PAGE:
On May 8, 1993, at 1515 eastern daylight time, a Fairchild 24G, N16897, collided with the ground while attempting a forced landing in a field near Athens, Tennessee. Visual weather conditions prevailed at the time of the accident. The personal flight operated under 14 CFR Part 91 with no flight plan filed. The airplane sustained substantial damage, and the pilot was not injured. The flight departed Athens at 1510 hours.

According to the pilot, the flight had been delayed because of rain showers in the immediate area and he taxied for several minutes before attempting a takeoff. Prior to the attempted takeoff, the pilot completed a runup. After climbing to 250 feet, the pilot reported a loss of engine power. The pilot managed to restart the engine for a few seconds but the engine quit again. The pilot started a left turn towards the airport, but collided with the ground about 300 yards short of the runway.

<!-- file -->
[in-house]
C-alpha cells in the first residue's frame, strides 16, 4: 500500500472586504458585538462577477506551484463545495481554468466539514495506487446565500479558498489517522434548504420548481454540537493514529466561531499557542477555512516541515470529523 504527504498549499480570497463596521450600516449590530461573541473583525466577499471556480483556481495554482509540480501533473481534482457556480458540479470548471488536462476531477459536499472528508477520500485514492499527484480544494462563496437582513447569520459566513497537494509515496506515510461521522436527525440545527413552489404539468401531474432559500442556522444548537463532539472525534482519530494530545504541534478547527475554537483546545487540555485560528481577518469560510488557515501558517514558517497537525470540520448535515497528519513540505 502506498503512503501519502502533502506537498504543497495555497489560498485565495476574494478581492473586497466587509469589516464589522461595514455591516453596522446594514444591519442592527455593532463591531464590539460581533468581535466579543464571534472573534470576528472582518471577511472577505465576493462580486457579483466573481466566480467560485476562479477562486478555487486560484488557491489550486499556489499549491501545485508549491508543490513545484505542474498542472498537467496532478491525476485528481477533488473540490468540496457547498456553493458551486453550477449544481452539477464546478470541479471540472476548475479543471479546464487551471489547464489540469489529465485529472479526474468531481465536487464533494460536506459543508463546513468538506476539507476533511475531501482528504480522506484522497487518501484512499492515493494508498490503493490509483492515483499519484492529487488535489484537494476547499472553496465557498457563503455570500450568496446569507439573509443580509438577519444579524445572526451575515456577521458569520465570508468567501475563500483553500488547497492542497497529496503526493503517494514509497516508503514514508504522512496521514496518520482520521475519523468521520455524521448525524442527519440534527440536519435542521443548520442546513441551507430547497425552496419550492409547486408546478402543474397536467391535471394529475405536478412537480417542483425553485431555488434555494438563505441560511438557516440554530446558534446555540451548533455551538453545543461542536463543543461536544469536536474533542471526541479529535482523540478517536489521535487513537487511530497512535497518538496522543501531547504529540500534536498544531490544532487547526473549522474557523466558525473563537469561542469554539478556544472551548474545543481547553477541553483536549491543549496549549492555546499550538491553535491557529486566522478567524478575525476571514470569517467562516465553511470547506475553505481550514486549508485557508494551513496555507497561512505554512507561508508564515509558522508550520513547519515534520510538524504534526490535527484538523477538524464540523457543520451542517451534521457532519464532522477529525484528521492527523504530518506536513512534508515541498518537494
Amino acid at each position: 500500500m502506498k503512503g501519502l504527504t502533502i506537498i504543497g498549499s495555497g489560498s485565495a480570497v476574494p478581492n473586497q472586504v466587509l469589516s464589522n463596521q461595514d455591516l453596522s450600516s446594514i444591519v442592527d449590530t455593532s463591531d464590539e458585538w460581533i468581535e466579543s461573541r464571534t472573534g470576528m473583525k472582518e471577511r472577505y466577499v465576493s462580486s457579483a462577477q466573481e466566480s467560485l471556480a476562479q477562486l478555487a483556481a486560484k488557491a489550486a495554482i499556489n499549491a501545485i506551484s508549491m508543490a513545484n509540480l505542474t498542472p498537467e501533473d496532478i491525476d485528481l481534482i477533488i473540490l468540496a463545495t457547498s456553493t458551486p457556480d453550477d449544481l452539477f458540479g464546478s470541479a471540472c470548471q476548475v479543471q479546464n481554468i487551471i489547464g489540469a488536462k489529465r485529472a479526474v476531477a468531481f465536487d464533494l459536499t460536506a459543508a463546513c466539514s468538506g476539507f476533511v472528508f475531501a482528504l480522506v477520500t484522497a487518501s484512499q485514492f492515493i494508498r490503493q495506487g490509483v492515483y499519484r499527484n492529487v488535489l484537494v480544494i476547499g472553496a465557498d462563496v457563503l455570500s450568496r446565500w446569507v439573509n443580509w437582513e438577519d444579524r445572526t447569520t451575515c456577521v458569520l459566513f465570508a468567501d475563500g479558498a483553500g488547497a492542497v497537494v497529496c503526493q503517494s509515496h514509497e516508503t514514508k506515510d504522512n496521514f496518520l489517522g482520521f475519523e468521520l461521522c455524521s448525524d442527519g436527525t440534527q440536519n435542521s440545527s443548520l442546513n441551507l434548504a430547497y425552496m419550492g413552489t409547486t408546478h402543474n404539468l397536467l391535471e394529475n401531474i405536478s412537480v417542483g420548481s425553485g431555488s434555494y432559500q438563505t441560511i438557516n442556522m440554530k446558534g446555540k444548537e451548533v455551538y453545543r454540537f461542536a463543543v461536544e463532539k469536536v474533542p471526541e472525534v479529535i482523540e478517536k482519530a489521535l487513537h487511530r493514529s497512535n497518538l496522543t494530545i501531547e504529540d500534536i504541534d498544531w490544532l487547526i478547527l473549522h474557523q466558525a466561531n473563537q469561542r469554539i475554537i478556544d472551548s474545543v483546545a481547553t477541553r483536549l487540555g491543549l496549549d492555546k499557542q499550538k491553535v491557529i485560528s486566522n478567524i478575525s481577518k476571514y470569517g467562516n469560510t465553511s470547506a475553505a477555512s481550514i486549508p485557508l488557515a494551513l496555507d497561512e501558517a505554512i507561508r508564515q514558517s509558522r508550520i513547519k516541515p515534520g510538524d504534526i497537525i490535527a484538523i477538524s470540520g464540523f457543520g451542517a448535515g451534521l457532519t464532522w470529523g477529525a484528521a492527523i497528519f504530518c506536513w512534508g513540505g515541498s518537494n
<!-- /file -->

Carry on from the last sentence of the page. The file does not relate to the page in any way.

An examination of the engine assembly failed to disclose a mechanical malfunction or a component failure. A review of the weather information disclosed that weather conditions were favorable for the formation of carburetor ice. (see attached icing probability curves) The pilot did not report receiving a weather briefing. During a subsequent telephone conversation with the pilot, he stated that normal takeoff and climb procedures were followed.

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